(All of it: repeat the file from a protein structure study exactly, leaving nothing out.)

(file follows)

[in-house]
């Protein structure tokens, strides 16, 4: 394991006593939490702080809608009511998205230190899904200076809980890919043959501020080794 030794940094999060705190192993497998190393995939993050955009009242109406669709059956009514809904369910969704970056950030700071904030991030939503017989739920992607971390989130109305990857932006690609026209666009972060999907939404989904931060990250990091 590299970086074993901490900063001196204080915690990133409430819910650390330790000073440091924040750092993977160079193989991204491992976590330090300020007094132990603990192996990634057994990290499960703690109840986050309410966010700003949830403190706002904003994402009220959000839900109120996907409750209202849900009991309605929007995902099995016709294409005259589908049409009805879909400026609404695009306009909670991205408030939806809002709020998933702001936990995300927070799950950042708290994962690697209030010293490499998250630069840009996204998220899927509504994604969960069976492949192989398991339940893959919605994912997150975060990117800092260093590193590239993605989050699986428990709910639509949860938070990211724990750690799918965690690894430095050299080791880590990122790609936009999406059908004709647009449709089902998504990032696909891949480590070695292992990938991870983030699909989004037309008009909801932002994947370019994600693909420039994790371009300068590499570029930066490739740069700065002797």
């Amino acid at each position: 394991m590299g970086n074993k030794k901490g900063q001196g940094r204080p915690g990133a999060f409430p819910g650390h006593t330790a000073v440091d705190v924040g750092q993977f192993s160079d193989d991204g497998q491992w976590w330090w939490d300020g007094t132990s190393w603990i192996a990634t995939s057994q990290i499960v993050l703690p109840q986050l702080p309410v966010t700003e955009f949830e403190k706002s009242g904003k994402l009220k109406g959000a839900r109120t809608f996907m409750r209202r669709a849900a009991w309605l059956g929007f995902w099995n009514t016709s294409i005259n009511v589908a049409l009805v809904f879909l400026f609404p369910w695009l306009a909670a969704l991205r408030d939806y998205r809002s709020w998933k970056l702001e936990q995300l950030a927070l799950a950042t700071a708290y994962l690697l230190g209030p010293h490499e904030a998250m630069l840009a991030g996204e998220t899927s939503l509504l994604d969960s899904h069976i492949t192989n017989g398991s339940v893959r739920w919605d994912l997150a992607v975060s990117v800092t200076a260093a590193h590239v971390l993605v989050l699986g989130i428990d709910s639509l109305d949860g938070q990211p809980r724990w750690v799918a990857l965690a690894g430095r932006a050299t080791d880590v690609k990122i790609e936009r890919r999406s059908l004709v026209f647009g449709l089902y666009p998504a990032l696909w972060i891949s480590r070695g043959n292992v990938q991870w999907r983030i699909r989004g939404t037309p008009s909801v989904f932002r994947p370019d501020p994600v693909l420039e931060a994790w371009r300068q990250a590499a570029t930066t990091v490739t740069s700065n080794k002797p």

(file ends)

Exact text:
[in-house]
């Protein structure tokens, strides 16, 4: 394991006593939490702080809608009511998205230190899904200076809980890919043959501020080794 030794940094999060705190192993497998190393995939993050955009009242109406669709059956009514809904369910969704970056950030700071904030991030939503017989739920992607971390989130109305990857932006690609026209666009972060999907939404989904931060990250990091 590299970086074993901490900063001196204080915690990133409430819910650390330790000073440091924040750092993977160079193989991204491992976590330090300020007094132990603990192996990634057994990290499960703690109840986050309410966010700003949830403190706002904003994402009220959000839900109120996907409750209202849900009991309605929007995902099995016709294409005259589908049409009805879909400026609404695009306009909670991205408030939806809002709020998933702001936990995300927070799950950042708290994962690697209030010293490499998250630069840009996204998220899927509504994604969960069976492949192989398991339940893959919605994912997150975060990117800092260093590193590239993605989050699986428990709910639509949860938070990211724990750690799918965690690894430095050299080791880590990122790609936009999406059908004709647009449709089902998504990032696909891949480590070695292992990938991870983030699909989004037309008009909801932002994947370019994600693909420039994790371009300068590499570029930066490739740069700065002797």
């Amino acid at each position: 394991m590299g970086n074993k030794k901490g900063q001196g940094r204080p915690g990133a999060f409430p819910g650390h006593t330790a000073v440091d705190v924040g750092q993977f192993s160079d193989d991204g497998q491992w976590w330090w939490d300020g007094t132990s190393w603990i192996a990634t995939s057994q990290i499960v993050l703690p109840q986050l702080p309410v966010t700003e955009f949830e403190k706002s009242g904003k994402l009220k109406g959000a839900r109120t809608f996907m409750r209202r669709a849900a009991w309605l059956g929007f995902w099995n009514t016709s294409i005259n009511v589908a049409l009805v809904f879909l400026f609404p369910w695009l306009a909670a969704l991205r408030d939806y998205r809002s709020w998933k970056l702001e936990q995300l950030a927070l799950a950042t700071a708290y994962l690697l230190g209030p010293h490499e904030a998250m630069l840009a991030g996204e998220t899927s939503l509504l994604d969960s899904h069976i492949t192989n017989g398991s339940v893959r739920w919605d994912l997150a992607v975060s990117v800092t200076a260093a590193h590239v971390l993605v989050l699986g989130i428990d709910s639509l109305d949860g938070q990211p809980r724990w750690v799918a990857l965690a690894g430095r932006a050299t080791d880590v690609k990122i790609e936009r890919r999406s059908l004709v026209f647009g449709l089902y666009p998504a990032l696909w972060i891949s480590r070695g043959n292992v990938q991870w999907r983030i699909r989004g939404t037309p008009s909801v989904f932002r994947p370019d501020p994600v693909l420039e931060a994790w371009r300068q990250a590499a570029t930066t990091v490739t740069s700065n080794k002797p």